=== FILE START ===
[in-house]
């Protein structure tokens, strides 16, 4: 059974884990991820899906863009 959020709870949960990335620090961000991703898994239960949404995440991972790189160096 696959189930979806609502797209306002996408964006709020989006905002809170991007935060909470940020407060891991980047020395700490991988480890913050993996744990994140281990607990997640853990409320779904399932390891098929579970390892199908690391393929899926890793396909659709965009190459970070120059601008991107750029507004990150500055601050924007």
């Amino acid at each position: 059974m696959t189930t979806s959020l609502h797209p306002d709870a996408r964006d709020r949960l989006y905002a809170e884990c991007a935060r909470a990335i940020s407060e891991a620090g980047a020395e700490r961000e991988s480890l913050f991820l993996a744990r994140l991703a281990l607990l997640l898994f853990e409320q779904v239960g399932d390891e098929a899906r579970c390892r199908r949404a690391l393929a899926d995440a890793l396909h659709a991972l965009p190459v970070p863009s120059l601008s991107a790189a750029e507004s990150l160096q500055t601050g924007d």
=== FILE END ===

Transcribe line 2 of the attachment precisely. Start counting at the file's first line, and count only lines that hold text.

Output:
């Protein structure tokens, strides 16, 4: 059974884990991820899906863009 959020709870949960990335620090961000991703898994239960949404995440991972790189160096 696959189930979806609502797209306002996408964006709020989006905002809170991007935060909470940020407060891991980047020395700490991988480890913050993996744990994140281990607990997640853990409320779904399932390891098929579970390892199908690391393929899926890793396909659709965009190459970070120059601008991107750029507004990150500055601050924007």